Sunday, July 26, 2015
Sunday, July 19, 2015
Hashtag is the word of the year among children writers, according to a new study from Oxford University Press (OUP).
OUP examined 120,421 short stories by children between the ages of five and 13 that were submitted to the BBC’s 500 Words competition to see which words were most popular. The research found that words like Instagram, Snapchat and emoji are on the rise as words like email, mobile and Facebook are in decline.
The research also revealed that girls are often writing about princesses and royalty and using words such as “princess,” “charming,” “unicorn” and “majesty.” Boys on the other hand are more often writing about dinosaurs and super heroes using words such as “raptor,” “Jurassic” and “Batcave.”
Pretty predictable stuff here, but fun! What words would your young person bring to the list? Why not ask?
Wednesday, July 15, 2015
Okay, we all know that fiction covers many things – and overcoming difficulties is likely to be one of them! After all, to make a story exciting, to grab the reader’s attention and to keep them turning the pages, something pretty big has to happen.
But not just a few parents ask these days for kids' books without SO much angst and terrible family problems, even though they know their children do need to become increasingly independent.
I have a partial answer with a new wave of mystery or detective fiction that provides a fertile place for children to act boldly, sometimes alone and sometimes not, and often after the shock of something mysterious happening. Such books are not new - Carolyn Keene’s many Nancy Drew titles, featuring the eponymous female sleuth, were highly popular in both the US and the UK – but it good to see some new examples of them.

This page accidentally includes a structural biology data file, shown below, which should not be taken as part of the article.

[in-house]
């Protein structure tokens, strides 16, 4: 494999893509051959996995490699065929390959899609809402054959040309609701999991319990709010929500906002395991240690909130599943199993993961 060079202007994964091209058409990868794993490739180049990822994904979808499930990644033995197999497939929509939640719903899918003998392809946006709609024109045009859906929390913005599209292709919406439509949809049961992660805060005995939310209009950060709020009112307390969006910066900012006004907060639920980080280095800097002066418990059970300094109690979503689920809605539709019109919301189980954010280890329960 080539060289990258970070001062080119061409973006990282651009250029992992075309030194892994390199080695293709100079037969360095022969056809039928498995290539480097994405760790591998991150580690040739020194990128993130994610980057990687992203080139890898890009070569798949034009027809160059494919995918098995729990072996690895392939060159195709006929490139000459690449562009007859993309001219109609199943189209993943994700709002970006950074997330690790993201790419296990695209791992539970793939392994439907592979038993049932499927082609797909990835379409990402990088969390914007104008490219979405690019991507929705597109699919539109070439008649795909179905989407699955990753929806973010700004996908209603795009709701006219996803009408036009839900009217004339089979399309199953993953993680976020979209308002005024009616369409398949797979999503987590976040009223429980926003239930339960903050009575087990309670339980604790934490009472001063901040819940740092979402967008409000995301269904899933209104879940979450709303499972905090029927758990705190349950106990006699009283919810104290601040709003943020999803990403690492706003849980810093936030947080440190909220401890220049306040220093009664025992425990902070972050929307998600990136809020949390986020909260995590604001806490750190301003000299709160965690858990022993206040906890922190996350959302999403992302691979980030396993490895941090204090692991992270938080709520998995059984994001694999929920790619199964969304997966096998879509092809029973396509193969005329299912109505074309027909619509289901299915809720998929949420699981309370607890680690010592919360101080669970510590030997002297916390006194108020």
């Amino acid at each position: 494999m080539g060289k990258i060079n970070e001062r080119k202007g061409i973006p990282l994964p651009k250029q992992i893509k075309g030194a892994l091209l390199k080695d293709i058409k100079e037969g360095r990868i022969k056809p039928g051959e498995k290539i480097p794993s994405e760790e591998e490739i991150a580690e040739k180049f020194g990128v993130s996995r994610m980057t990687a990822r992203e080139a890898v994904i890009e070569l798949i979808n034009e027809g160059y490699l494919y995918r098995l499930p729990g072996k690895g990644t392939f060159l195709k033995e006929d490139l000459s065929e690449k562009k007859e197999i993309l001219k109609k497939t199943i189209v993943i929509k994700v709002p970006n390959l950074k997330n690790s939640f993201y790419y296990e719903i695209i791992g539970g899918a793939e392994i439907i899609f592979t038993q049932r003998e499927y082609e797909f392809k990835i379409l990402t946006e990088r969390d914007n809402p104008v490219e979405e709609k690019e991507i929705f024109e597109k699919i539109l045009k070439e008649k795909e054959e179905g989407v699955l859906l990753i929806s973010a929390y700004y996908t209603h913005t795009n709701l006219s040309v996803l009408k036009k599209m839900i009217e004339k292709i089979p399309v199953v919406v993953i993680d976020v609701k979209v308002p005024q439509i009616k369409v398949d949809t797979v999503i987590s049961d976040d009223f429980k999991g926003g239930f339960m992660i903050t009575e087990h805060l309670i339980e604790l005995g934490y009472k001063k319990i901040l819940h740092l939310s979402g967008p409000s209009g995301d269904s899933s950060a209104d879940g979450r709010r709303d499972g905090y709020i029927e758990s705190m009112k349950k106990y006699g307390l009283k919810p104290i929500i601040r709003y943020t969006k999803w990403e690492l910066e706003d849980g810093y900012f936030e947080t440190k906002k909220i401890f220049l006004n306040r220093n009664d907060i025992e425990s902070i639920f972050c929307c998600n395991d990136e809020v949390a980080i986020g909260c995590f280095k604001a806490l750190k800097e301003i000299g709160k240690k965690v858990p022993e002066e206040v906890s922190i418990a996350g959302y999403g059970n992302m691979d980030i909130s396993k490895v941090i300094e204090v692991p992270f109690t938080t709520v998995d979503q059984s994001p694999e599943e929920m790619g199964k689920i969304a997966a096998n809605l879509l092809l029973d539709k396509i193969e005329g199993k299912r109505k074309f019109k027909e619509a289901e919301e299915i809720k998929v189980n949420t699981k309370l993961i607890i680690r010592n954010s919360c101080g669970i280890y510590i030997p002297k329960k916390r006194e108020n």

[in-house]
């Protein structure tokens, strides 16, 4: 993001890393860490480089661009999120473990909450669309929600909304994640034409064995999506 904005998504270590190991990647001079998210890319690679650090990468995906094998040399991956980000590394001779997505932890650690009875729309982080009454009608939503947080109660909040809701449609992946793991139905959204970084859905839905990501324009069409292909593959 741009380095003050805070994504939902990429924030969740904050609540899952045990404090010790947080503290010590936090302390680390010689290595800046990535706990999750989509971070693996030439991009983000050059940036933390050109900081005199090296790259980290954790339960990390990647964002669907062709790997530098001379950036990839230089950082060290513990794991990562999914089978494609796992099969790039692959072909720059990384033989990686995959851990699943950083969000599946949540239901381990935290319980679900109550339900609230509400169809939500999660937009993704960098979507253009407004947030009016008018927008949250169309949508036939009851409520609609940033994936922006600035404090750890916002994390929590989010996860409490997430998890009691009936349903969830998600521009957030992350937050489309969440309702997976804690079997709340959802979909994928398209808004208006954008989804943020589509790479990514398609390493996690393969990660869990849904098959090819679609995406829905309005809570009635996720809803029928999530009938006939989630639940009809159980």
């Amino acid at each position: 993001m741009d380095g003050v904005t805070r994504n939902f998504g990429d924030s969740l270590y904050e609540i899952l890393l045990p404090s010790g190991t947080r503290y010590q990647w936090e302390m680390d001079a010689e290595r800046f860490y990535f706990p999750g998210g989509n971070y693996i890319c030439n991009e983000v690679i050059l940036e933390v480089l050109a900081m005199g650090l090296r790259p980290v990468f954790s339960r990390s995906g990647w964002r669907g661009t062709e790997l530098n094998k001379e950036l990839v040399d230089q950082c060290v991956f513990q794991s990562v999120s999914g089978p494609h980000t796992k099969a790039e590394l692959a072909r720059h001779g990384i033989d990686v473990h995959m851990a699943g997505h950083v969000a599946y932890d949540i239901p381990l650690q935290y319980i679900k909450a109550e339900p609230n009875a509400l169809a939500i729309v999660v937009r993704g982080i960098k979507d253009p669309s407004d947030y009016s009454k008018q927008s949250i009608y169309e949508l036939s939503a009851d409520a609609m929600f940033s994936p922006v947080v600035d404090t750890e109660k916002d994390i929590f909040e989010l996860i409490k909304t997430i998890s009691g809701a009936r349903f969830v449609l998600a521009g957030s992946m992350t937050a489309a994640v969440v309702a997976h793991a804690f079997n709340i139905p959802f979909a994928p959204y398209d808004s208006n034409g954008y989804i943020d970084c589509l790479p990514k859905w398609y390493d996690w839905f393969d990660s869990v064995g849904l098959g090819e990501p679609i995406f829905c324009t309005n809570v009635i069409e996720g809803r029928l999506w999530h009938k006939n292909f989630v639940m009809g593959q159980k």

In Robin Stevens’s Murder Most Unladylike, Daisy and Hazel set up a secret detective agency at Deepdean School for Girls. Following clues is always fun but what if there’s nothing very exciting to detect? Luckily, they find a missing body and then it disappears and soon there is drama a-plenty and it may even threaten the two girls’ friendship. Or try Lauren Child’s thrilling Ruby Redfort series, which starts with Look into My Eyes.
Katherine Woodfine’s The Mystery of the Clockwork Sparrow is an equally exciting read for everybody! A twisting plot of thefts and mysteries, including the disappearance of the highly valued Clockwork Sparrow, is gripping to follow in the delightful setting of a very classy department store where such occurrences definitely should not happen! Stories like these provide and exciting drama that is far removed from stories of everyday life. And no angst is afoot!